The Atlantic Hurricane season officially begins this Sunday, June 1, but statistically doesn’t ramp up until August and September. In the graphic below, you will see that the peak day for hurricanes in the Atlantic basin is September 10. With the likely onset and intensification of El Nino, which tends to lessen the impact on the AtlanticMore
Just one week after Hurricane Patricia wowed the weather world with the highest winds ever directly recorded in a storm, another tropical cyclone is making headlines. This time it’s a rare high-end cyclone in the Arabian Sea that could rival the strongest on record for that part of the world and bring considerable damage to parts of the Arabian Peninsula.
The Arabian Sea usually sees only one or two storms a year, according to a 2011 Journal of Climate study that surveyed the historical record there. Of those, not as many reach the intensities of those in more active basins, like the Pacific, even though the area has very warm waters, usually favorable to storm development.
This is because dry air from the Arabian Peninsula and monsoon winds tend to make the region unfriendly to storm formation and intensification.
Cyclone Chapala first formed on Oct. 28, before rapidly strengthening, something it was able to do because atmospheric conditions happened to be such that they actually helped intensify the convection at the center of the storm, according to the Weather Channel. This allowed Chapala to take advantage of the very warm ocean waters of the region and send its convection into overdrive.
Chapala is currently packing sustained winds of about 150 mph, according to the U.S. Joint Typhoon Warning Center, making it equivalent to a high-end Category 4 hurricane. (Tropical cyclones, hurricanes and typhoons are all names used by different regions for the same phenomena.)
The storm is expected to continue strengthening, eventually peaking at Category 5 status, before beginning to weaken as it gets closer to land and begins to suck in drier air. It is still expected to make landfall with hurricane-force winds, though, likely somewhere between the ports of Mukalla, Yemen and Salalah, Oman, the World Meteorological Organization said in a blog post.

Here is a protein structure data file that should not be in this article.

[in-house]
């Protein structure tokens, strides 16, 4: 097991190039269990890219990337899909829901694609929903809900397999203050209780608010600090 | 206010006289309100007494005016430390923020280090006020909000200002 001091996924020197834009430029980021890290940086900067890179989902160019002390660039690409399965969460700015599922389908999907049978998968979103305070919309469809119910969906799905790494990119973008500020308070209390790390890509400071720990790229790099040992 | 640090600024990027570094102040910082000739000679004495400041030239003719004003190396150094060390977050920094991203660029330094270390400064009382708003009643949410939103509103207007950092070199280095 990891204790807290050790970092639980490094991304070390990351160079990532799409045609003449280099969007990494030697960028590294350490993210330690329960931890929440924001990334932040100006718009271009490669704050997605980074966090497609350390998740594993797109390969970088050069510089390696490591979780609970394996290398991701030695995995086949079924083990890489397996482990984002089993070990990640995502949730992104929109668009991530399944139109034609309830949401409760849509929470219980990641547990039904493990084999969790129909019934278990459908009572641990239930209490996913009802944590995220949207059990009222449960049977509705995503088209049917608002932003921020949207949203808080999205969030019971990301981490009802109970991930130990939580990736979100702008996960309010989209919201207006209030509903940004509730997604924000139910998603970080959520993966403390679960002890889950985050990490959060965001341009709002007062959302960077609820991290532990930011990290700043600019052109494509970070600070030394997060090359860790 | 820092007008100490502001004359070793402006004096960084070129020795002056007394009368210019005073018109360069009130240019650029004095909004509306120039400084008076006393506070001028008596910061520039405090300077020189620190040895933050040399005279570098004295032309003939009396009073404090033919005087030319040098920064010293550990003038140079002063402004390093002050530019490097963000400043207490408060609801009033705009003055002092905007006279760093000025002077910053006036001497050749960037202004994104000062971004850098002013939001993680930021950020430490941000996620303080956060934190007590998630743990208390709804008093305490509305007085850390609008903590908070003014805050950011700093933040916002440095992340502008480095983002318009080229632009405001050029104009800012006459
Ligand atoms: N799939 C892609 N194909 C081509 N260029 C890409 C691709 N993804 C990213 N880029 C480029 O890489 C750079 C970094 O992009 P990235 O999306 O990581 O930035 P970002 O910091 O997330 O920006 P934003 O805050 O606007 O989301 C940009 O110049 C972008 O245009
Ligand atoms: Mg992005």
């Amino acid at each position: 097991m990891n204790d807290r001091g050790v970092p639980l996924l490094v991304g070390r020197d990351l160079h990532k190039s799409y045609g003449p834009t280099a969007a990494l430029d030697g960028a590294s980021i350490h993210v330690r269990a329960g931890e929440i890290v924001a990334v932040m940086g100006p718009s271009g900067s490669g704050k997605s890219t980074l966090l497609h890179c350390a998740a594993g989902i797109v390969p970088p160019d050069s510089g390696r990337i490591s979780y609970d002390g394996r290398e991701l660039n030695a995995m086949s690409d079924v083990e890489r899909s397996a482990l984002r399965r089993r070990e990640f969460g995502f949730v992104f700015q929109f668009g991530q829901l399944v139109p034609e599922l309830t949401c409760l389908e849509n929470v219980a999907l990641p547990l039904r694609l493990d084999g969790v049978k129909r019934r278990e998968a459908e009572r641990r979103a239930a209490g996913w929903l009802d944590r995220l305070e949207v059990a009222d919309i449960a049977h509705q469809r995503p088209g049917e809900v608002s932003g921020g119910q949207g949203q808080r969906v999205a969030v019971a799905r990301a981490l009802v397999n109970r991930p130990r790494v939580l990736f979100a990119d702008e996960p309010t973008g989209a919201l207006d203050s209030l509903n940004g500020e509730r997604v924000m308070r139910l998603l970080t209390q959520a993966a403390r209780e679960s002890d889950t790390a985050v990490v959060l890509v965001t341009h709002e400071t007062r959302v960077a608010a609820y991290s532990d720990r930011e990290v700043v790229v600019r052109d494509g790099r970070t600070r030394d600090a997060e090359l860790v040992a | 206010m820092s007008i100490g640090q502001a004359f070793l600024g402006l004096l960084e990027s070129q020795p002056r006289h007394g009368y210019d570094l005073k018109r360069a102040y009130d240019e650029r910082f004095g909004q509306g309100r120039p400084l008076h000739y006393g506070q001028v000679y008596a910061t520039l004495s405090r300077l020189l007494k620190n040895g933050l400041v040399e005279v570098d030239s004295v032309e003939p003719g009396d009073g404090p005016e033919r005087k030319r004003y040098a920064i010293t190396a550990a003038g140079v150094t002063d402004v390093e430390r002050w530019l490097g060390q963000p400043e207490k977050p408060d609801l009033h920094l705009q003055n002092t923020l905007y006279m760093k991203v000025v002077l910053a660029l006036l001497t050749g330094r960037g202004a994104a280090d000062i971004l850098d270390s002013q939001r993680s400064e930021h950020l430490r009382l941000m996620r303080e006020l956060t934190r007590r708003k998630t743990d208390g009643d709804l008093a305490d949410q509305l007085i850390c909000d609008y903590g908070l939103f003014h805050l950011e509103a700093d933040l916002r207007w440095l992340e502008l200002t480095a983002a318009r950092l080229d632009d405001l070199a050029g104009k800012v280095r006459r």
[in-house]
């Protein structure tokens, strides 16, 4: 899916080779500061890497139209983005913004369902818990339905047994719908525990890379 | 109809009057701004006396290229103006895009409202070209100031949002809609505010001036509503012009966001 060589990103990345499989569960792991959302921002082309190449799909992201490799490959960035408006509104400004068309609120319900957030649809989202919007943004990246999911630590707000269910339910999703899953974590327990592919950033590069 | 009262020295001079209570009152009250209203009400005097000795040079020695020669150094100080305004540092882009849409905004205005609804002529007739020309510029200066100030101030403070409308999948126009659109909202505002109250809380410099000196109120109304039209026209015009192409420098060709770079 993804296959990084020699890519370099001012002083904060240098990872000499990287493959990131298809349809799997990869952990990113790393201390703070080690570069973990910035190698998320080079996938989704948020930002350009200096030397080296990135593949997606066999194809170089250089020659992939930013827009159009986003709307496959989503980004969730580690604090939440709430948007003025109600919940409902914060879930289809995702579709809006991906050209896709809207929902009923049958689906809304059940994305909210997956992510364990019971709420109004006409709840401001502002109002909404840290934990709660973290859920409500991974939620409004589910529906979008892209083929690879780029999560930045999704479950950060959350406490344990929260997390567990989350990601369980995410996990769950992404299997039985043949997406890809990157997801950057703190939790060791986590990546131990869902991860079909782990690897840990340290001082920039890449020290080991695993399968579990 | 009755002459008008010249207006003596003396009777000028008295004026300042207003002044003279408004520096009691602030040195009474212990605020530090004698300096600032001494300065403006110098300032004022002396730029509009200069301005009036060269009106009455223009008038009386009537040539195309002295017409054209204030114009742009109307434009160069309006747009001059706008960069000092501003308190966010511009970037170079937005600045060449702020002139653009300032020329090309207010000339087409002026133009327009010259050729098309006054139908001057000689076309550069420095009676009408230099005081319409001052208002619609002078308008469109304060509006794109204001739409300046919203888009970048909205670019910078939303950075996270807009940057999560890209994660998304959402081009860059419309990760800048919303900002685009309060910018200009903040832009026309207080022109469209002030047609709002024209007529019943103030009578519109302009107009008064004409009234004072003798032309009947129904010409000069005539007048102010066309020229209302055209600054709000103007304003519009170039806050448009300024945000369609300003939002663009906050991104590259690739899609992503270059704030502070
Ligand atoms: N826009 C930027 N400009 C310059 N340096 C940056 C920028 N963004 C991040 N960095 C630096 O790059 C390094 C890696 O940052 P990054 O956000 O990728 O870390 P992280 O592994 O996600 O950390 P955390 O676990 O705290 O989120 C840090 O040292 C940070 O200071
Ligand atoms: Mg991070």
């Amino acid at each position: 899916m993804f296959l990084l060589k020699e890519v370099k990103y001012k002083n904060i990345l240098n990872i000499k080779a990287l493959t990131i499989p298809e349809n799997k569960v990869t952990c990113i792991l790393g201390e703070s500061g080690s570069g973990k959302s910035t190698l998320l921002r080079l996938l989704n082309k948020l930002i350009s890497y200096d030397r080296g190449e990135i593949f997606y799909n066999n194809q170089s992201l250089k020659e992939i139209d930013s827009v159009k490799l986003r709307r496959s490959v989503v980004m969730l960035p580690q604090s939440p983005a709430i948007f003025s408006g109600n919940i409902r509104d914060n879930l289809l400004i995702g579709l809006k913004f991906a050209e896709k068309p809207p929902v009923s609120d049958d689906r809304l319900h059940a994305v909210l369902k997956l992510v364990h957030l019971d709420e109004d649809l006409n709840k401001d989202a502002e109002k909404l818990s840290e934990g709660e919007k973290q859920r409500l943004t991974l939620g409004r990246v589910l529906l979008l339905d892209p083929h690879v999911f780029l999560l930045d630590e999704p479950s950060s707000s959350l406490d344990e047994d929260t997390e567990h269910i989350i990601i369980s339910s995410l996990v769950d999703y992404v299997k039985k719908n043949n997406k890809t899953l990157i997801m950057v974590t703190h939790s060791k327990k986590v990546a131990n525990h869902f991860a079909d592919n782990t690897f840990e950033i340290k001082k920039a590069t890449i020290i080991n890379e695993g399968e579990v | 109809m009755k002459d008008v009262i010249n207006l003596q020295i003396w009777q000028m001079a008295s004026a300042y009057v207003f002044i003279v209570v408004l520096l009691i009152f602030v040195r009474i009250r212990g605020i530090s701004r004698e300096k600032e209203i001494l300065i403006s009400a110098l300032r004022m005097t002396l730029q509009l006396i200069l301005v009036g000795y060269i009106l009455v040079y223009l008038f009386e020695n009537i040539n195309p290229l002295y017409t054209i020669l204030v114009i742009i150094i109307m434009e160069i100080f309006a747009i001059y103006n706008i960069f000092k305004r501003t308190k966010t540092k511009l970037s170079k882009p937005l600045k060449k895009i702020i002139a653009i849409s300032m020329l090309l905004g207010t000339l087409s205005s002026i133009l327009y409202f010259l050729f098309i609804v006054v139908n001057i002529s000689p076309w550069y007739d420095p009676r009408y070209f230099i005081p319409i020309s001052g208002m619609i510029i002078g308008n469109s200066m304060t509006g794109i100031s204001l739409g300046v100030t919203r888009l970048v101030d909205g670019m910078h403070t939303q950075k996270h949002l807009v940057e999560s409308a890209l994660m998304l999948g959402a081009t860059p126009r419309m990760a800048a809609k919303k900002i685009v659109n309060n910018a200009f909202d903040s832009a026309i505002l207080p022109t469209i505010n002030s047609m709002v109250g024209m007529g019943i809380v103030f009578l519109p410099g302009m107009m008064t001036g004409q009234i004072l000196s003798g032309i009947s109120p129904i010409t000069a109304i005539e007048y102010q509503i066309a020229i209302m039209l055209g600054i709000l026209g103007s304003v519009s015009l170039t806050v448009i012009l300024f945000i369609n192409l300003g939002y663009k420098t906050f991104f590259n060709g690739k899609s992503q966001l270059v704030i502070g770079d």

Such winds could be extremely damaging if the storm were to directly hit a town or city, as buildings there aren’t constructed to withstand such conditions. But that part of the coast is very sparsely populated; most people and infrastructure in Yemen are in the western end of the country.
Another major concern, and not just along the coast, is the intense rainfall that Chapala could bring. The system could produce close to 20 inches of rain in some areas of the arid landscape, which usually only records about 4 inches of rain in an entire year, according to the U.K.’s Met Office, making flooding and mudslides a major concern.
A much weaker storm made landfall in Yemen in October 2008, causing widespread flooding that displaced some 22,000 people. That storm killed 180 people and caused $1 billion in damage.
“And now we are talking about a tropical cyclone that is slated to make landfall in a similar location, but with a far greater intensity and size,” Amato Evan, co-author of the 2011 study and an atmospheric scientist at the Scripps Institution of Oceanography, said in an email. “Given the war happening there right now, this is just not good. At all.”
That war, between Houthi rebels and a Saudi-led coalition on behalf of the ousted president, Abdu Rabbu Mansour Hadi, has Yemen in dire straits. The conflict has killed thousands of civilians and left the country, one of the poorest in the Middle East, with serious food security issues and dwindling medical supplies.
The war is mostly confined to the western end of the country, so the exact impacts of the storm may depend on where it hits, said Chris Funk, a research geographer at the University of California, Santa Barbara.
Getting supplies to the area could become even more difficult as the storm’s high winds, and the waves they whip up, are likely to make it very difficult for ships to navigate the busy shipping lanes of the Gulf of Aden.
The strongest storm known to hit the Arabian Peninsula was Cyclone Gonu in 2007, according to the 2011 study. It reached a peak intensity that was equivalent to a Category 5 storm, with winds topping out around 167 mph, according to records from the JTWC. It weakened to Category 1 status before grazing the coast of Oman and then making landfall in Iran as a tropical storm. Even though it had weakened, it still resulted in the deaths of 100 people across Oman, Iran and the United Arab Emirates and caused an estimated $4 billion in damage.
Gonu was the closest a storm has come to entering the Persian Gulf, where no tropical cyclone has ever been observed. A recent study suggested, though, that as the world warms that could change, leading to extremely high storm surge events in the region.
The most recent strong Arabian Sea storm was last year’s Nilofar, which fizzled out at sea.
Some research has also suggested that a recent increase in the intensity of Arabian Sea storms could be linked to changes in aerosol emissions from human activity, though “it would be impossible to attribute one particular storm to such slowly varying climate processes,” Evan, who has contributed to that research, said.